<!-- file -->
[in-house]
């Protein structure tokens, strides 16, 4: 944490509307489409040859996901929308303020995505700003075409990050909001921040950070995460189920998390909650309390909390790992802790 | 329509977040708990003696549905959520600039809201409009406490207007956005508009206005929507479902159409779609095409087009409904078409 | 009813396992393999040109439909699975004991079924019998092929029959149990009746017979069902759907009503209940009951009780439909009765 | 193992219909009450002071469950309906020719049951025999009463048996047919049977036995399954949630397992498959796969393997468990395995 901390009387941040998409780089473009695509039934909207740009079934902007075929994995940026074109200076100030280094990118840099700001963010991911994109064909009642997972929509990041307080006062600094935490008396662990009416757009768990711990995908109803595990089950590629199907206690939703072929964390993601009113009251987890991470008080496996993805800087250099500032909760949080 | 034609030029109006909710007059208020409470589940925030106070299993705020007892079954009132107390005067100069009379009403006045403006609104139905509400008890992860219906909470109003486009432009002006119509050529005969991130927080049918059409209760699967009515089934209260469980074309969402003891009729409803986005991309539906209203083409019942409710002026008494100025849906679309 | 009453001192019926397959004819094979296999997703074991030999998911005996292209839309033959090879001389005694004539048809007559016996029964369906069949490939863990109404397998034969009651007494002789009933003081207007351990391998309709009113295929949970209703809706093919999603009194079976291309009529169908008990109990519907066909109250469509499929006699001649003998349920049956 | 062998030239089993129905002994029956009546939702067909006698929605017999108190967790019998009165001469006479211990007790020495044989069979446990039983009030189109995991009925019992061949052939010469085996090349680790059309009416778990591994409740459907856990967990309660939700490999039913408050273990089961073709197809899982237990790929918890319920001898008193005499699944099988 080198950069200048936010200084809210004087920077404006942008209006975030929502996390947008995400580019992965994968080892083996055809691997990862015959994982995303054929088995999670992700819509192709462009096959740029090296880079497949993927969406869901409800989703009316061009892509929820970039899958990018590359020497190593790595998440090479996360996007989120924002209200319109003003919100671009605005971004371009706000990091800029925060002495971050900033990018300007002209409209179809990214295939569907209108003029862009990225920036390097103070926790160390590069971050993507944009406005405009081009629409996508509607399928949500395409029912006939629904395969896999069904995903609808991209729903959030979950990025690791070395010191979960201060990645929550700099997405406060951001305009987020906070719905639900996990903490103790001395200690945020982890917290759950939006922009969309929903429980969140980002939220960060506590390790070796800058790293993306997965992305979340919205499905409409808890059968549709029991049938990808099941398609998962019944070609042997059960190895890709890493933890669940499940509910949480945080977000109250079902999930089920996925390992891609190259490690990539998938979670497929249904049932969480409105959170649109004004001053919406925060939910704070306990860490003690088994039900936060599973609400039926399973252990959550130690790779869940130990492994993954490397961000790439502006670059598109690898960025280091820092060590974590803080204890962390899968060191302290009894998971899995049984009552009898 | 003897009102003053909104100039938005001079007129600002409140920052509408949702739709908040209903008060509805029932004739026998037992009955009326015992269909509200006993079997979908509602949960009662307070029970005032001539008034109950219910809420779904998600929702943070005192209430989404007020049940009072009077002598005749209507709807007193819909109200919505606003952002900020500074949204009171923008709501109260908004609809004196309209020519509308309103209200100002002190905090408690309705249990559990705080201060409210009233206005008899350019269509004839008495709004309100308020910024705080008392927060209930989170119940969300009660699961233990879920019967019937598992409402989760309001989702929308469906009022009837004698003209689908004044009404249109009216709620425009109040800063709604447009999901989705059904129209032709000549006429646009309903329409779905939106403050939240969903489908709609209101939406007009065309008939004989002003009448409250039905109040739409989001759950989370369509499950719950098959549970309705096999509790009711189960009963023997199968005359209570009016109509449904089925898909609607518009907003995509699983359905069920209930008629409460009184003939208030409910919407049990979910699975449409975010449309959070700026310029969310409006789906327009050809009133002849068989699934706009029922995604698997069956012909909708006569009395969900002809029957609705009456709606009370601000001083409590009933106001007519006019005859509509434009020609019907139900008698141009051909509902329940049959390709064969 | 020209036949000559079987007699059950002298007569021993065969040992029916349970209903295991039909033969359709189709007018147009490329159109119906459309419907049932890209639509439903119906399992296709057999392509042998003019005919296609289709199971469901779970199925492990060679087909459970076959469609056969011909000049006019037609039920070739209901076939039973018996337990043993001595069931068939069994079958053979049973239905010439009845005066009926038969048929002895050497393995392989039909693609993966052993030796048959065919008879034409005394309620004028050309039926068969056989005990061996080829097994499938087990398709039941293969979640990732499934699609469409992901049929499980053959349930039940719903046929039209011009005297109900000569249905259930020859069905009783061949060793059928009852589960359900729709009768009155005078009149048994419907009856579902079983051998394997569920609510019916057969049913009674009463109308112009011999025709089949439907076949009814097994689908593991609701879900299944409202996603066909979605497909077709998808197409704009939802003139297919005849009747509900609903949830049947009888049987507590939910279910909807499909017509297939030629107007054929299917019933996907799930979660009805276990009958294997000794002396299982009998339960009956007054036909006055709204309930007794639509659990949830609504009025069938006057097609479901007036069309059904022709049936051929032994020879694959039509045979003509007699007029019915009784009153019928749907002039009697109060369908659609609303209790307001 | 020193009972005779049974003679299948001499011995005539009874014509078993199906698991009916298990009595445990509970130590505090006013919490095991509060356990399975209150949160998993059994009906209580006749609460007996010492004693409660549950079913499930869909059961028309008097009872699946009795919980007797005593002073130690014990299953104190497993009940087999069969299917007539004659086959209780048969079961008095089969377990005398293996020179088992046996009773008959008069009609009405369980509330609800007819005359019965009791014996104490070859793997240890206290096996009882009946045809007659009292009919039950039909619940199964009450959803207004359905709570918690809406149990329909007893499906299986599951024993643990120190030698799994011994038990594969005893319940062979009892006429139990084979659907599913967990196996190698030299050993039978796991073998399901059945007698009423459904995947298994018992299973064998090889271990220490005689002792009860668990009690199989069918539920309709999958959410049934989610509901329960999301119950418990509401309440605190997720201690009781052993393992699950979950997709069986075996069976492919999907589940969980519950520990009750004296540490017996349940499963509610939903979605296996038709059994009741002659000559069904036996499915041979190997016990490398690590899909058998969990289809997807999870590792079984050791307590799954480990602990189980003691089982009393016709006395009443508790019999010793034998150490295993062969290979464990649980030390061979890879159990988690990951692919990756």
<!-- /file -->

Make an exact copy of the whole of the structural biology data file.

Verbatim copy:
[in-house]
């Protein structure tokens, strides 16, 4: 944490509307489409040859996901929308303020995505700003075409990050909001921040950070995460189920998390909650309390909390790992802790 | 329509977040708990003696549905959520600039809201409009406490207007956005508009206005929507479902159409779609095409087009409904078409 | 009813396992393999040109439909699975004991079924019998092929029959149990009746017979069902759907009503209940009951009780439909009765 | 193992219909009450002071469950309906020719049951025999009463048996047919049977036995399954949630397992498959796969393997468990395995 901390009387941040998409780089473009695509039934909207740009079934902007075929994995940026074109200076100030280094990118840099700001963010991911994109064909009642997972929509990041307080006062600094935490008396662990009416757009768990711990995908109803595990089950590629199907206690939703072929964390993601009113009251987890991470008080496996993805800087250099500032909760949080 | 034609030029109006909710007059208020409470589940925030106070299993705020007892079954009132107390005067100069009379009403006045403006609104139905509400008890992860219906909470109003486009432009002006119509050529005969991130927080049918059409209760699967009515089934209260469980074309969402003891009729409803986005991309539906209203083409019942409710002026008494100025849906679309 | 009453001192019926397959004819094979296999997703074991030999998911005996292209839309033959090879001389005694004539048809007559016996029964369906069949490939863990109404397998034969009651007494002789009933003081207007351990391998309709009113295929949970209703809706093919999603009194079976291309009529169908008990109990519907066909109250469509499929006699001649003998349920049956 | 062998030239089993129905002994029956009546939702067909006698929605017999108190967790019998009165001469006479211990007790020495044989069979446990039983009030189109995991009925019992061949052939010469085996090349680790059309009416778990591994409740459907856990967990309660939700490999039913408050273990089961073709197809899982237990790929918890319920001898008193005499699944099988 080198950069200048936010200084809210004087920077404006942008209006975030929502996390947008995400580019992965994968080892083996055809691997990862015959994982995303054929088995999670992700819509192709462009096959740029090296880079497949993927969406869901409800989703009316061009892509929820970039899958990018590359020497190593790595998440090479996360996007989120924002209200319109003003919100671009605005971004371009706000990091800029925060002495971050900033990018300007002209409209179809990214295939569907209108003029862009990225920036390097103070926790160390590069971050993507944009406005405009081009629409996508509607399928949500395409029912006939629904395969896999069904995903609808991209729903959030979950990025690791070395010191979960201060990645929550700099997405406060951001305009987020906070719905639900996990903490103790001395200690945020982890917290759950939006922009969309929903429980969140980002939220960060506590390790070796800058790293993306997965992305979340919205499905409409808890059968549709029991049938990808099941398609998962019944070609042997059960190895890709890493933890669940499940509910949480945080977000109250079902999930089920996925390992891609190259490690990539998938979670497929249904049932969480409105959170649109004004001053919406925060939910704070306990860490003690088994039900936060599973609400039926399973252990959550130690790779869940130990492994993954490397961000790439502006670059598109690898960025280091820092060590974590803080204890962390899968060191302290009894998971899995049984009552009898 | 003897009102003053909104100039938005001079007129600002409140920052509408949702739709908040209903008060509805029932004739026998037992009955009326015992269909509200006993079997979908509602949960009662307070029970005032001539008034109950219910809420779904998600929702943070005192209430989404007020049940009072009077002598005749209507709807007193819909109200919505606003952002900020500074949204009171923008709501109260908004609809004196309209020519509308309103209200100002002190905090408690309705249990559990705080201060409210009233206005008899350019269509004839008495709004309100308020910024705080008392927060209930989170119940969300009660699961233990879920019967019937598992409402989760309001989702929308469906009022009837004698003209689908004044009404249109009216709620425009109040800063709604447009999901989705059904129209032709000549006429646009309903329409779905939106403050939240969903489908709609209101939406007009065309008939004989002003009448409250039905109040739409989001759950989370369509499950719950098959549970309705096999509790009711189960009963023997199968005359209570009016109509449904089925898909609607518009907003995509699983359905069920209930008629409460009184003939208030409910919407049990979910699975449409975010449309959070700026310029969310409006789906327009050809009133002849068989699934706009029922995604698997069956012909909708006569009395969900002809029957609705009456709606009370601000001083409590009933106001007519006019005859509509434009020609019907139900008698141009051909509902329940049959390709064969 | 020209036949000559079987007699059950002298007569021993065969040992029916349970209903295991039909033969359709189709007018147009490329159109119906459309419907049932890209639509439903119906399992296709057999392509042998003019005919296609289709199971469901779970199925492990060679087909459970076959469609056969011909000049006019037609039920070739209901076939039973018996337990043993001595069931068939069994079958053979049973239905010439009845005066009926038969048929002895050497393995392989039909693609993966052993030796048959065919008879034409005394309620004028050309039926068969056989005990061996080829097994499938087990398709039941293969979640990732499934699609469409992901049929499980053959349930039940719903046929039209011009005297109900000569249905259930020859069905009783061949060793059928009852589960359900729709009768009155005078009149048994419907009856579902079983051998394997569920609510019916057969049913009674009463109308112009011999025709089949439907076949009814097994689908593991609701879900299944409202996603066909979605497909077709998808197409704009939802003139297919005849009747509900609903949830049947009888049987507590939910279910909807499909017509297939030629107007054929299917019933996907799930979660009805276990009958294997000794002396299982009998339960009956007054036909006055709204309930007794639509659990949830609504009025069938006057097609479901007036069309059904022709049936051929032994020879694959039509045979003509007699007029019915009784009153019928749907002039009697109060369908659609609303209790307001 | 020193009972005779049974003679299948001499011995005539009874014509078993199906698991009916298990009595445990509970130590505090006013919490095991509060356990399975209150949160998993059994009906209580006749609460007996010492004693409660549950079913499930869909059961028309008097009872699946009795919980007797005593002073130690014990299953104190497993009940087999069969299917007539004659086959209780048969079961008095089969377990005398293996020179088992046996009773008959008069009609009405369980509330609800007819005359019965009791014996104490070859793997240890206290096996009882009946045809007659009292009919039950039909619940199964009450959803207004359905709570918690809406149990329909007893499906299986599951024993643990120190030698799994011994038990594969005893319940062979009892006429139990084979659907599913967990196996190698030299050993039978796991073998399901059945007698009423459904995947298994018992299973064998090889271990220490005689002792009860668990009690199989069918539920309709999958959410049934989610509901329960999301119950418990509401309440605190997720201690009781052993393992699950979950997709069986075996069976492919999907589940969980519950520990009750004296540490017996349940499963509610939903979605296996038709059994009741002659000559069904036996499915041979190997016990490398690590899909058998969990289809997807999870590792079984050791307590799954480990602990189980003691089982009393016709006395009443508790019999010793034998150490295993062969290979464990649980030390061979890879159990988690990951692919990756």